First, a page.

A good predictor of riding success is prior bicycle riding experience. If you rode a bicycle as a child, you probably fell off at times. Falling off when young hurts, but you recover quicker, and the memory of past bicycle pain helps you later on a motorcycle. A motorcycle differs from a bicycle in the hurt potential, but otherwise most principles are the same.
If you can ride a bicycle safely, you can ride a motor-cycle safely
Sometimes people in their 30’s, 40’s or 50’s see me riding and say, “I can do that.” Being older, they have enough money to buy a bike, whereas when young they couldn’t. I ask them: "Did you ride a bicycle when young?" If not, I suggest they ride a bicycle on the road for two weeks, to see how it feels. If they can’t handle that, a 1200cc roadster won’t be any easier (or safer). If you can’t ride a bicycle safely, you can’t ride a motorcycle safely either. If you think a big motor-bike will "protect" you more than a little bicycle, think again. In both cases, your protection is you, not the machine. If anything, motorcycles are faster, so the damage is greater. If you cant imagine yourself riding a bicycle on the road, don't imagine yourself riding a motorcycle, because so many things are the same. Here are some of the things riding a bicycle teaches you:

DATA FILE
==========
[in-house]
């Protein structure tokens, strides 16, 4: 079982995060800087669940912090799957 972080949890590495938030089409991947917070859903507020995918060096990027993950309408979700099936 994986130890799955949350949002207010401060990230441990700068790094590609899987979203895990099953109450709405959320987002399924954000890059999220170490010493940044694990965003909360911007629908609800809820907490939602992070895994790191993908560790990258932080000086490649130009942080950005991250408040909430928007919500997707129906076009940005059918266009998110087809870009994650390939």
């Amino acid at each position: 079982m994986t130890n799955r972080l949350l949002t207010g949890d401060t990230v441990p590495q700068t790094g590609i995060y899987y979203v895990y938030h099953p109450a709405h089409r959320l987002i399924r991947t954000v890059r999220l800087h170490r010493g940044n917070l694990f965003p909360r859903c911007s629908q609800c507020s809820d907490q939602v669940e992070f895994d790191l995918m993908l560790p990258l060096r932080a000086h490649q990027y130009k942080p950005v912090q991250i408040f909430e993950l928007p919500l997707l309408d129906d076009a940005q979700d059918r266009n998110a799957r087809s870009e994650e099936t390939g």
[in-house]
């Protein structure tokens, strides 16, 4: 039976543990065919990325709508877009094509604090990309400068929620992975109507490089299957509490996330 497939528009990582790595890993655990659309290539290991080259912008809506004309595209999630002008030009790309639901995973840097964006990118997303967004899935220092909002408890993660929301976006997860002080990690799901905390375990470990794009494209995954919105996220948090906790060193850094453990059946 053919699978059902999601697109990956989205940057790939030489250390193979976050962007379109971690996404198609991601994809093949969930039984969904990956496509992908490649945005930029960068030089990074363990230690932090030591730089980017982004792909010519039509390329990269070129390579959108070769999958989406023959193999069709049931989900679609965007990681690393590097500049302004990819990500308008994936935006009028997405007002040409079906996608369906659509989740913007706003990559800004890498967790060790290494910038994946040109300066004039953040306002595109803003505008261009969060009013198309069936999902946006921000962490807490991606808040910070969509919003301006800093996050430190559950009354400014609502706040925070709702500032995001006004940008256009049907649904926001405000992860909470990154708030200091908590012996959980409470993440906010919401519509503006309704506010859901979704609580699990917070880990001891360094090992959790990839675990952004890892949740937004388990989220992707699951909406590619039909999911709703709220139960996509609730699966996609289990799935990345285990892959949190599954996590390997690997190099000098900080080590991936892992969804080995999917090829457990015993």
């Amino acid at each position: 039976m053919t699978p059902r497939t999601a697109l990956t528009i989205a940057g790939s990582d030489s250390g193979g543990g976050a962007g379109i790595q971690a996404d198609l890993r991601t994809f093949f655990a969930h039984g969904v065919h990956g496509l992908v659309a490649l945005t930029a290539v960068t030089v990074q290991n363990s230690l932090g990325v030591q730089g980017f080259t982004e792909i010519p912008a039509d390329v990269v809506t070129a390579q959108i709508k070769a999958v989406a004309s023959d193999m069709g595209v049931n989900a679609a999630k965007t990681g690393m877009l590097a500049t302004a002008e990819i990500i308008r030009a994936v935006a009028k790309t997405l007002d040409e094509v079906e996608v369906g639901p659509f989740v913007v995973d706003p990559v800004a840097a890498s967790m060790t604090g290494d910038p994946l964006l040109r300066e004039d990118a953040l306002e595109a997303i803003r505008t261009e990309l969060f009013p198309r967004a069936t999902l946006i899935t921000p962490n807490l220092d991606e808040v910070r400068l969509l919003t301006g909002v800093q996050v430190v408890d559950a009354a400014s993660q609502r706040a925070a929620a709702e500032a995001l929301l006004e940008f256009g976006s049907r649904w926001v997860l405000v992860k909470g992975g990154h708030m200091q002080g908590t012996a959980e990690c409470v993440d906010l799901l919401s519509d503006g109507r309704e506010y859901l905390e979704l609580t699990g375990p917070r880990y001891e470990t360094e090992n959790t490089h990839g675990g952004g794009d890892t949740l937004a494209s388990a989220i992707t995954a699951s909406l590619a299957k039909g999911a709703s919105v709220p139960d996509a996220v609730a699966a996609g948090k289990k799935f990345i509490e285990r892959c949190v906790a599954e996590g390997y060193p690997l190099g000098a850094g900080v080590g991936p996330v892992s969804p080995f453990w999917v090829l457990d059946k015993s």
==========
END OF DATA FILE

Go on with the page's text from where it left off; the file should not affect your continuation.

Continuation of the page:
For example, to turn left on a two-lane road at traffic lights, you have to assertively signal and move our bicycle into the left lane traffic flow, while respecting existing traffic. Riding a bicycle is a cheap way to find out if a motorcycle is for you.
Should I ride?